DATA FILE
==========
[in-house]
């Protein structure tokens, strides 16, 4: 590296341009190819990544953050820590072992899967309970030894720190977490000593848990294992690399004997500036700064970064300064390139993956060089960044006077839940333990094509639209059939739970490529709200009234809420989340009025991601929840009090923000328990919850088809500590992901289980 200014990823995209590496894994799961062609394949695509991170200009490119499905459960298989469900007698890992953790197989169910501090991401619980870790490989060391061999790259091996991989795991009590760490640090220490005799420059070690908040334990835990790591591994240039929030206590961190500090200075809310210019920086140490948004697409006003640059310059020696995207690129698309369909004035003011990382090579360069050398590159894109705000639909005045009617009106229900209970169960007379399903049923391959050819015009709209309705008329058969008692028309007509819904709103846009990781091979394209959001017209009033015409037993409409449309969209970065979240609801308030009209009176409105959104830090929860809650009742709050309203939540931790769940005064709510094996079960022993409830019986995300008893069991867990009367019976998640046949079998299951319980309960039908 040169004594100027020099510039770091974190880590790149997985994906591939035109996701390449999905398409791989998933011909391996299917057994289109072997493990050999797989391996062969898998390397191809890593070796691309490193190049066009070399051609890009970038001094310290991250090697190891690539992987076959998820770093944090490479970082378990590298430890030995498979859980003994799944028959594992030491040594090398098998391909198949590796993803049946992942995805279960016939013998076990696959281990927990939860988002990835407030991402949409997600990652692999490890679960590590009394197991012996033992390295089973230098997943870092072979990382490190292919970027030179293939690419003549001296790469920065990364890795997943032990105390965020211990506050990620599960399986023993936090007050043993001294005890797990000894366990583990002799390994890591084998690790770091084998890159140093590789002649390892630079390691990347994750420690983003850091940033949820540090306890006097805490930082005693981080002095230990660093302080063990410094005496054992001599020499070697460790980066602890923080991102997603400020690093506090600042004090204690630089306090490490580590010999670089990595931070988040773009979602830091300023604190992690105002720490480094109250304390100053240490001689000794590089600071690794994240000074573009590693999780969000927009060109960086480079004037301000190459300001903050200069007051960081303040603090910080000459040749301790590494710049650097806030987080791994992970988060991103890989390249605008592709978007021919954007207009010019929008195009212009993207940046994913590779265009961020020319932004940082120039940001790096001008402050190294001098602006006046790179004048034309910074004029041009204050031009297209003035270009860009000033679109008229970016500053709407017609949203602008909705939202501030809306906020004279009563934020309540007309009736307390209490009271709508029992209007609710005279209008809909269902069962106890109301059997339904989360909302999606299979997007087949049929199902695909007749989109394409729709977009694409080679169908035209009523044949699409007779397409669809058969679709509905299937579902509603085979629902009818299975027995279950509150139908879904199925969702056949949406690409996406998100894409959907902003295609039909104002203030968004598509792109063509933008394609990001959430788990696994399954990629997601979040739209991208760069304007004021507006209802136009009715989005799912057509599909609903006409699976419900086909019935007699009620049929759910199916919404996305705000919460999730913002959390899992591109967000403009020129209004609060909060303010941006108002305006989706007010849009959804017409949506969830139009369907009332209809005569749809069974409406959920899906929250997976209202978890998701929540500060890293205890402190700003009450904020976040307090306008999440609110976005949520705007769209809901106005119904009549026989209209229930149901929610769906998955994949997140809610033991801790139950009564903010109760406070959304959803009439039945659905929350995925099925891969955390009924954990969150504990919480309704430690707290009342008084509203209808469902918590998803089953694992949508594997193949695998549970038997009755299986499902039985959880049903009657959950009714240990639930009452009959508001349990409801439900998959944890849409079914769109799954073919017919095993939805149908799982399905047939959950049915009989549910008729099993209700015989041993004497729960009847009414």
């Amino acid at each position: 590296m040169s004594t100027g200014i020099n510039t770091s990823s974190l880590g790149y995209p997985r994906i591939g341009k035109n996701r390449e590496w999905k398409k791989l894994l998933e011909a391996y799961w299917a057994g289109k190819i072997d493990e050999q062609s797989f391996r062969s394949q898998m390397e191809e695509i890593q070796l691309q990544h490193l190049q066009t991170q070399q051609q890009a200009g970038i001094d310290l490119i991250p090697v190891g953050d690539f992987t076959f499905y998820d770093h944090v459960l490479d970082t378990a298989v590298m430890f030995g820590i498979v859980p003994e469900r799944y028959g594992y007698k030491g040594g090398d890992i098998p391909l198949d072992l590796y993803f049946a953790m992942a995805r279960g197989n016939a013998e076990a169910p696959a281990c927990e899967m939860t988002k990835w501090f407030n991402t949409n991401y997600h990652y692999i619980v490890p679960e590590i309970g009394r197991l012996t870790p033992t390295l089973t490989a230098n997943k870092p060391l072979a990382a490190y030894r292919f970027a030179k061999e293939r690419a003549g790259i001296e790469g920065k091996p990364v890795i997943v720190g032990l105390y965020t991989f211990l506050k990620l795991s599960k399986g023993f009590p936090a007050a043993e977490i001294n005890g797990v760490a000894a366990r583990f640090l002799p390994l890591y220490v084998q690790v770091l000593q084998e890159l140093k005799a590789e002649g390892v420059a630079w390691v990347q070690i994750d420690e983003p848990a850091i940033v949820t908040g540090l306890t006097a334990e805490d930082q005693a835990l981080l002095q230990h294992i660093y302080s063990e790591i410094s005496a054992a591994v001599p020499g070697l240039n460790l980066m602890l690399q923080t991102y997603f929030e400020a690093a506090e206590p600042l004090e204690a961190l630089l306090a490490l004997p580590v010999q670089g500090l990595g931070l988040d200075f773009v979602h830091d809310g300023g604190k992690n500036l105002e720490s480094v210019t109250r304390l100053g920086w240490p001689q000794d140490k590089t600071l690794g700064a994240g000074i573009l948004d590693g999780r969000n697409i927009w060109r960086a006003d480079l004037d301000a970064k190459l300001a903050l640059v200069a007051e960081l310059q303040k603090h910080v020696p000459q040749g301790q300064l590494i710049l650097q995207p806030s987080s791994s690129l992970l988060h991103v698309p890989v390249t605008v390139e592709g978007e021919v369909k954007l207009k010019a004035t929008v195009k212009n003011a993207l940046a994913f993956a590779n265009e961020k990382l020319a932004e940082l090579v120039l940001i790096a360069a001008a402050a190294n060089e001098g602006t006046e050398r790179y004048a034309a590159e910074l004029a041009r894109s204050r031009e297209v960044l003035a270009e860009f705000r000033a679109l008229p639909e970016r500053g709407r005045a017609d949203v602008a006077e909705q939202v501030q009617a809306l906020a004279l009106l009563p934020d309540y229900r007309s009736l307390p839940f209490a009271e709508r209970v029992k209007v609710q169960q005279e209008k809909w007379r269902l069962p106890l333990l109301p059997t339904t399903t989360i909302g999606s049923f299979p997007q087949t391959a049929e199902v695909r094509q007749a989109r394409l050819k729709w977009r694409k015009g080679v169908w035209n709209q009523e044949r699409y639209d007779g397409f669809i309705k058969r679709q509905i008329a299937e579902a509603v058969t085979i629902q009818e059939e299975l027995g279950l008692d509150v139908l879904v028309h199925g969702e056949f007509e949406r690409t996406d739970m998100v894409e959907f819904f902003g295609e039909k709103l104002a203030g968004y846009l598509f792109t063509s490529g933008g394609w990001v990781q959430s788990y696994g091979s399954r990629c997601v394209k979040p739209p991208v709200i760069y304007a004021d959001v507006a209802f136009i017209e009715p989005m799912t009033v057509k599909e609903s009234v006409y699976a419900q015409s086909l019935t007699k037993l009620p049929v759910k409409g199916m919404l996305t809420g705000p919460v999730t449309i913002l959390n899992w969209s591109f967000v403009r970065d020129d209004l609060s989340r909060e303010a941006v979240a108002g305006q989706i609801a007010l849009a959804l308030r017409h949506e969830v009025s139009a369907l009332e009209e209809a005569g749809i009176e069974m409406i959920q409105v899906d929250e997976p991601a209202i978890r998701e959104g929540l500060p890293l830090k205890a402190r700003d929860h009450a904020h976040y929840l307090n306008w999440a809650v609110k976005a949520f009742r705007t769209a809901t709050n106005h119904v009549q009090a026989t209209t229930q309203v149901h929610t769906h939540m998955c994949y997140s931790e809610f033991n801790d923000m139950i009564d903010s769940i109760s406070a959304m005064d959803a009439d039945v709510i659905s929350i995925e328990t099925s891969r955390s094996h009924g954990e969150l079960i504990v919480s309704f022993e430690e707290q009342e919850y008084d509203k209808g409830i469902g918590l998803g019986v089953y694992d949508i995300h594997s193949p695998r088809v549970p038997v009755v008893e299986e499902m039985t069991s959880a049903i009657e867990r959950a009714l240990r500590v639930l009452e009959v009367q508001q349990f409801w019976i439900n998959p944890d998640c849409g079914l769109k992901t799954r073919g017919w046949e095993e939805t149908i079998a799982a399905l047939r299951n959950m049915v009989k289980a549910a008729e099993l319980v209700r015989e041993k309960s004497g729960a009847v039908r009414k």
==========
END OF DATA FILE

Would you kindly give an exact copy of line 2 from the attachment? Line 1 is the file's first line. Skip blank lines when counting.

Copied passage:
């Protein structure tokens, strides 16, 4: 590296341009190819990544953050820590072992899967309970030894720190977490000593848990294992690399004997500036700064970064300064390139993956060089960044006077839940333990094509639209059939739970490529709200009234809420989340009025991601929840009090923000328990919850088809500590992901289980 200014990823995209590496894994799961062609394949695509991170200009490119499905459960298989469900007698890992953790197989169910501090991401619980870790490989060391061999790259091996991989795991009590760490640090220490005799420059070690908040334990835990790591591994240039929030206590961190500090200075809310210019920086140490948004697409006003640059310059020696995207690129698309369909004035003011990382090579360069050398590159894109705000639909005045009617009106229900209970169960007379399903049923391959050819015009709209309705008329058969008692028309007509819904709103846009990781091979394209959001017209009033015409037993409409449309969209970065979240609801308030009209009176409105959104830090929860809650009742709050309203939540931790769940005064709510094996079960022993409830019986995300008893069991867990009367019976998640046949079998299951319980309960039908 040169004594100027020099510039770091974190880590790149997985994906591939035109996701390449999905398409791989998933011909391996299917057994289109072997493990050999797989391996062969898998390397191809890593070796691309490193190049066009070399051609890009970038001094310290991250090697190891690539992987076959998820770093944090490479970082378990590298430890030995498979859980003994799944028959594992030491040594090398098998391909198949590796993803049946992942995805279960016939013998076990696959281990927990939860988002990835407030991402949409997600990652692999490890679960590590009394197991012996033992390295089973230098997943870092072979990382490190292919970027030179293939690419003549001296790469920065990364890795997943032990105390965020211990506050990620599960399986023993936090007050043993001294005890797990000894366990583990002799390994890591084998690790770091084998890159140093590789002649390892630079390691990347994750420690983003850091940033949820540090306890006097805490930082005693981080002095230990660093302080063990410094005496054992001599020499070697460790980066602890923080991102997603400020690093506090600042004090204690630089306090490490580590010999670089990595931070988040773009979602830091300023604190992690105002720490480094109250304390100053240490001689000794590089600071690794994240000074573009590693999780969000927009060109960086480079004037301000190459300001903050200069007051960081303040603090910080000459040749301790590494710049650097806030987080791994992970988060991103890989390249605008592709978007021919954007207009010019929008195009212009993207940046994913590779265009961020020319932004940082120039940001790096001008402050190294001098602006006046790179004048034309910074004029041009204050031009297209003035270009860009000033679109008229970016500053709407017609949203602008909705939202501030809306906020004279009563934020309540007309009736307390209490009271709508029992209007609710005279209008809909269902069962106890109301059997339904989360909302999606299979997007087949049929199902695909007749989109394409729709977009694409080679169908035209009523044949699409007779397409669809058969679709509905299937579902509603085979629902009818299975027995279950509150139908879904199925969702056949949406690409996406998100894409959907902003295609039909104002203030968004598509792109063509933008394609990001959430788990696994399954990629997601979040739209991208760069304007004021507006209802136009009715989005799912057509599909609903006409699976419900086909019935007699009620049929759910199916919404996305705000919460999730913002959390899992591109967000403009020129209004609060909060303010941006108002305006989706007010849009959804017409949506969830139009369907009332209809005569749809069974409406959920899906929250997976209202978890998701929540500060890293205890402190700003009450904020976040307090306008999440609110976005949520705007769209809901106005119904009549026989209209229930149901929610769906998955994949997140809610033991801790139950009564903010109760406070959304959803009439039945659905929350995925099925891969955390009924954990969150504990919480309704430690707290009342008084509203209808469902918590998803089953694992949508594997193949695998549970038997009755299986499902039985959880049903009657959950009714240990639930009452009959508001349990409801439900998959944890849409079914769109799954073919017919095993939805149908799982399905047939959950049915009989549910008729099993209700015989041993004497729960009847009414």